August 16, 2021
Love must be sincere. Hate what is evil; cling to what is good
Romans 12 is full of short phrases like the three we see here in verse 9. We could spend a significant amount of time on any one of these dozens and dozens of phrases – but today, let’s start with this one:
Love must be sincere.
In 2007, the Barna Group did a research project where they asked non-Christian people why they rejected Christianity. One of the top three reasons given? A lack of sincerity. Eighty-five percent of those surveyed viewed Christians as hypocritical! In Jesus’s day, “hypokrites” were Greek stage actors, usually performing behind a mask. So when Jesus called the Pharisees hypocrites, he was accusing them of hiding behind a mask of righteousness while being something and someone completely different underneath.
Does it worry you to see us falling into the same trap as the religious leaders of Jesus’s time? When I read the stories of the New Testament, I don’t like to think of myself as the Pharisee in the story. I like to think of myself as a follower, a disciple, or on my best days, a reflection of Jesus. But, sadly, that’s not how others see us. If they were to read the account of Jesus’s life – they would put us in the role of the ultra-religious hypocrites. Ouch.
So Paul’s command to be sincere is an incredibly timely reminder. If we want to see God’s Kingdom realized in us and around us, we must become a more authentic presence in the world. If you’d like to accept that challenge, here are two ways you can practice sincerity this week.
1. Search your motives. Many of us have become so practiced in our mask wearing, we don’t stop to think who we are underneath our actions. What drives you to succeed, to fear, to withdraw, care, or avoid? Ask yourself why. Why do I feel this way? Why did I respond like that? Why did I make that choice? Look for places where your motives and your actions are misaligned. Bringing those two things into alignment is a critical step towards authenticity.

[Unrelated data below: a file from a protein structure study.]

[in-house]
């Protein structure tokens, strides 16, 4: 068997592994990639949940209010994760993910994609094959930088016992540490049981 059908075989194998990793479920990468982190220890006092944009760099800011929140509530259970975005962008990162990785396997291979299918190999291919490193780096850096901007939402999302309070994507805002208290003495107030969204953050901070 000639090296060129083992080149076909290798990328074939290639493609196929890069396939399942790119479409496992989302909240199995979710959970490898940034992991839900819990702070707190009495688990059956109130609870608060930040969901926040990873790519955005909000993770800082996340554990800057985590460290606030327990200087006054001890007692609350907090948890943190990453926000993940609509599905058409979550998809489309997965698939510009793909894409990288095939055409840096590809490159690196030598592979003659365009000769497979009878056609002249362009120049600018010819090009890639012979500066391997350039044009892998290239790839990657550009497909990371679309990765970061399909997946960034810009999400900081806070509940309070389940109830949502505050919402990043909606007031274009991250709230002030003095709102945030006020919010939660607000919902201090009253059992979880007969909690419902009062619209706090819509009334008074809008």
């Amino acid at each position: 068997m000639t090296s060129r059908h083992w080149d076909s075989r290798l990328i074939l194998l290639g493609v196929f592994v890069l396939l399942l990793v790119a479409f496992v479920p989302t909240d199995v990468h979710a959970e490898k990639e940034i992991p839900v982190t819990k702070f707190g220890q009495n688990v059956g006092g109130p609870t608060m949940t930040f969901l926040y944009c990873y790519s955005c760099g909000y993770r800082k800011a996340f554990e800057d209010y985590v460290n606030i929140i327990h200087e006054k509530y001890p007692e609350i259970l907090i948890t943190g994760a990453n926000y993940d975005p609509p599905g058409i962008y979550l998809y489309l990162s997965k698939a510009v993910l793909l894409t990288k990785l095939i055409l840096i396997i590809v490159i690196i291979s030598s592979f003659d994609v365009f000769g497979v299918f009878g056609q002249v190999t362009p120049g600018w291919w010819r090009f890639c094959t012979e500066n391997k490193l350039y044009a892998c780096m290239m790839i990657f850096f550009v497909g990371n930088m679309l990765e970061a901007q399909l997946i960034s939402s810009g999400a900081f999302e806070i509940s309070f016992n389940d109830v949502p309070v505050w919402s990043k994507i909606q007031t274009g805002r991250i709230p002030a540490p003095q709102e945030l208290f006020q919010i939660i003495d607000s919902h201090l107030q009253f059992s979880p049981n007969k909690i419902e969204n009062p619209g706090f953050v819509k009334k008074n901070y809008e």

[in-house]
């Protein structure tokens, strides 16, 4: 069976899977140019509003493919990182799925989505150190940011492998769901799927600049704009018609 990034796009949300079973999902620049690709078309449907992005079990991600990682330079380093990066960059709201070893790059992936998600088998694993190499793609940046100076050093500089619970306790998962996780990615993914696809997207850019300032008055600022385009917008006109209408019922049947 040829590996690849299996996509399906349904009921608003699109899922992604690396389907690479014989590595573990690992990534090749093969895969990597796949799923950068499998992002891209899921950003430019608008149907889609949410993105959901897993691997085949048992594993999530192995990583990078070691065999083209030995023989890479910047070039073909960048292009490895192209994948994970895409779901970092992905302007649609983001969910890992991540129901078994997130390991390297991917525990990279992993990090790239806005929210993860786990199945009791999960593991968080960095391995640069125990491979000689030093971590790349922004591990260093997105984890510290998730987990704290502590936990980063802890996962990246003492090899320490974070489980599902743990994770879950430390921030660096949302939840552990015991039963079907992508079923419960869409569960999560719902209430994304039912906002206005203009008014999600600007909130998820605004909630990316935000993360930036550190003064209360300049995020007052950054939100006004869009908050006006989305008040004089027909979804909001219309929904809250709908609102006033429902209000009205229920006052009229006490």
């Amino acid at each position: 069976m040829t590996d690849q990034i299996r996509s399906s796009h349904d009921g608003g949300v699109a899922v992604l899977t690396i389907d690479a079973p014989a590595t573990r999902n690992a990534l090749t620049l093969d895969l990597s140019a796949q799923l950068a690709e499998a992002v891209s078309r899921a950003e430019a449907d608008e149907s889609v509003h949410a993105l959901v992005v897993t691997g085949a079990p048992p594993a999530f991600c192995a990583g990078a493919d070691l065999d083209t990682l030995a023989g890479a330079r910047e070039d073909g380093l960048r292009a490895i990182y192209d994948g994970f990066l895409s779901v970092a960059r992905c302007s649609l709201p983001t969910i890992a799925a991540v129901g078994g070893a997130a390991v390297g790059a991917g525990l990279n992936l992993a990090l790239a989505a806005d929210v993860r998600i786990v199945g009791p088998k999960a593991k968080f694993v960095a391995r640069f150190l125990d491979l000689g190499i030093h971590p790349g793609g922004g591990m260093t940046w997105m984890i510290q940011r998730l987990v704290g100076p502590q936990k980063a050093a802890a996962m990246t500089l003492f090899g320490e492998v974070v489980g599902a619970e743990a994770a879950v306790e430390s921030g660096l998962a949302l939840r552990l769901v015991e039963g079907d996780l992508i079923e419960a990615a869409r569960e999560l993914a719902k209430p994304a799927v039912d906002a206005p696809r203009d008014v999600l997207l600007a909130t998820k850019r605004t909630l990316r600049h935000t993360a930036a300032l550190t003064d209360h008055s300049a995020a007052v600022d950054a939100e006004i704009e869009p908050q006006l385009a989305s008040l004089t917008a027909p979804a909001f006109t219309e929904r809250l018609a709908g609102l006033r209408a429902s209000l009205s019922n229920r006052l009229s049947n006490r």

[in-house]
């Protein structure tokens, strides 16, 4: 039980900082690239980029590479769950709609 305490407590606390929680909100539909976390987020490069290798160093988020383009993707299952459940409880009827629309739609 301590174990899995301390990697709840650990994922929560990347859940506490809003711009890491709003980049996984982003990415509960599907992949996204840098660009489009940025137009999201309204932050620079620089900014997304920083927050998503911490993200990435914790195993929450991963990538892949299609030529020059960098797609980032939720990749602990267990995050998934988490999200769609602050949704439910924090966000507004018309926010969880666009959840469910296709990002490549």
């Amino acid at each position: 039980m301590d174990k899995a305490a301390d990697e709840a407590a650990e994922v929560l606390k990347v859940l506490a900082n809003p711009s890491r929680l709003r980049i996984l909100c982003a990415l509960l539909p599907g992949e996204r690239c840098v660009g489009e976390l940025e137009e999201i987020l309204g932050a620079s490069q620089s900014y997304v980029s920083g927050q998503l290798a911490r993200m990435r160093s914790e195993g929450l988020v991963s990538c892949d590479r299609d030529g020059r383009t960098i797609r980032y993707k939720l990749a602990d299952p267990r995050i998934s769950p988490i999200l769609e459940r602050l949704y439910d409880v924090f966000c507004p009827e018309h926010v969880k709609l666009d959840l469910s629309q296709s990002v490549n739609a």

- Be vulnerable. Many of us wear masks of competence, confidence, cheerfulness or downright bravado. But the “fake it till you make it” approach can have the unintended consequence of hypocrisy. For many of us, it’s because our mask is way more obvious than we’d like to admit. People know if your confidence is hiding insecurity. They can tell if your cheerfulness is actually armor. I’m not telling you to spill your guts to everyone who crosses your path—but be honest about your struggles when asked.
You will undoubtedly have choices this week where you can choose to hide the truth of your opinions, feelings, fears, and desires. My prayer is that you take a risk to be honest with yourself, and then honest with others. Consider it an act of obedience to God’s command here in Romans 12.